USPSTF recommends lowering age for diabetes screening
In a new draft recommendation, the U.S. Preventive Services Task Force (USPSTF) said it is lowering the recommended age individuals should be screened for prediabetes and type 2 diabetes. The group wants overweight or obese adults ages 35 to 70 to undergo screening. In 2015, USPSTF recommended screening for abnormal blood glucose as part of cardiovascular risk assessment in adults ages 40 to 70 years who are overweight or obese.
The new draft recommendation also advises clinicians to consider screening individuals who are younger and may have lower body mass index if they are in certain racial and ethnic groups with a higher risk for diabetes.
According to CDC’s 2020 National Diabetes Statistics Report, approximately 13% of all U.S adults 18 years or older have diabetes, and 34.5% meet criteria for prediabetes.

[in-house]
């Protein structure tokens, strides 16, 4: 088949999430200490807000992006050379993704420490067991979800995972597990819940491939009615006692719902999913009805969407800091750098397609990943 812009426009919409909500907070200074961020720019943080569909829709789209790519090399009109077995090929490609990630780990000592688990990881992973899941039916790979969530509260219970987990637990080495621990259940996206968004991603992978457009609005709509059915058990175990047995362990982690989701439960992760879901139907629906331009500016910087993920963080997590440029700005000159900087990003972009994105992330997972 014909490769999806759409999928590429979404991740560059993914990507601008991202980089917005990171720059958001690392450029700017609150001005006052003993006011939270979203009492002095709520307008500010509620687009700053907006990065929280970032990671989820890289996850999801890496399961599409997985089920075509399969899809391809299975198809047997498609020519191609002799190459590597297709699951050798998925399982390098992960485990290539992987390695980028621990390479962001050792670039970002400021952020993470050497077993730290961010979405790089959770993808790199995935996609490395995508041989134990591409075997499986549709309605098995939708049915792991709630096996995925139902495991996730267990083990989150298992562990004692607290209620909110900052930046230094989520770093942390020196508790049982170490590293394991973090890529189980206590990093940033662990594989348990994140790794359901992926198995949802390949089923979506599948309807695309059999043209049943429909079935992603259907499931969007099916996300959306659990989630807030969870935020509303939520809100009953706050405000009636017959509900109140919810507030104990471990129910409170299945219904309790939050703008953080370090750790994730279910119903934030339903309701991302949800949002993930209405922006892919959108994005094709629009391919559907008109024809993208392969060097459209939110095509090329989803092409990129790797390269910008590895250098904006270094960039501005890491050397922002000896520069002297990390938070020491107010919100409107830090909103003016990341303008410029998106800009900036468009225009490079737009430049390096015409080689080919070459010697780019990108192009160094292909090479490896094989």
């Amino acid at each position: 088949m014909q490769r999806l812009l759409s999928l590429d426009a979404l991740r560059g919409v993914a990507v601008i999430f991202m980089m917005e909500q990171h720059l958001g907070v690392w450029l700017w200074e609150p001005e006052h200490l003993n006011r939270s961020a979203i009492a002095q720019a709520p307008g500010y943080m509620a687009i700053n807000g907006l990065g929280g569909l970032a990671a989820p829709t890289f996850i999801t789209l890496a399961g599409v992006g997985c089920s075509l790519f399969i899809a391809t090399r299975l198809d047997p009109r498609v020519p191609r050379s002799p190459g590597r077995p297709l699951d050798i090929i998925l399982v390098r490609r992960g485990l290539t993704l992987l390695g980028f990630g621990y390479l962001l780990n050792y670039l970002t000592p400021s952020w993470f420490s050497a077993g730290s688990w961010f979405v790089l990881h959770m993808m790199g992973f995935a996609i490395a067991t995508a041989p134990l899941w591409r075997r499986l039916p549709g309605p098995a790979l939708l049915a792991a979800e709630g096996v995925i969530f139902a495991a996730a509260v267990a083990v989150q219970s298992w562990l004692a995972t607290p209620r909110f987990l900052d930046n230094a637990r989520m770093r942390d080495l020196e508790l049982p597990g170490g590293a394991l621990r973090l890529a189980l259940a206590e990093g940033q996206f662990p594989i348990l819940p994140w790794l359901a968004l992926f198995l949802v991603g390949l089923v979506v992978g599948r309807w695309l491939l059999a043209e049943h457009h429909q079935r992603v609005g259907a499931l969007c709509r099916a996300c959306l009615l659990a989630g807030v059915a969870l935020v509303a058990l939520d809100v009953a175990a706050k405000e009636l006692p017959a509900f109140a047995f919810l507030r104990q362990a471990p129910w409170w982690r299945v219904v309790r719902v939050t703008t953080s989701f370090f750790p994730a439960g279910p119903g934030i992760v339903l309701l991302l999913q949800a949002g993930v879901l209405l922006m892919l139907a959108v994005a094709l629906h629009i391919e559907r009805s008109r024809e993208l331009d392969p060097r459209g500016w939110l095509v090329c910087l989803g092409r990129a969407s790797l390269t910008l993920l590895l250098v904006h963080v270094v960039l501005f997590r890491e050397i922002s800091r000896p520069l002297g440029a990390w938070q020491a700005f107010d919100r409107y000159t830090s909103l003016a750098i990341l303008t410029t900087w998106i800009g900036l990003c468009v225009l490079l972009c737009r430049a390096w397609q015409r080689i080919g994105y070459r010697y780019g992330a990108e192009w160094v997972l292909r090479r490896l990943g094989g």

In 2015, USPSTF also recommended that clinicians offer or refer patients with abnormal blood glucose to “intensive behavioral counseling interventions to promote a healthful diet and physical activity.” In addition to lowering the age, USPSTF said in the new draft recommendation that clinicians should offer or refer patients with prediabetes to effective preventive interventions.
The draft recommendation is open for public comment until April 12.
Loren Bonner, senior editor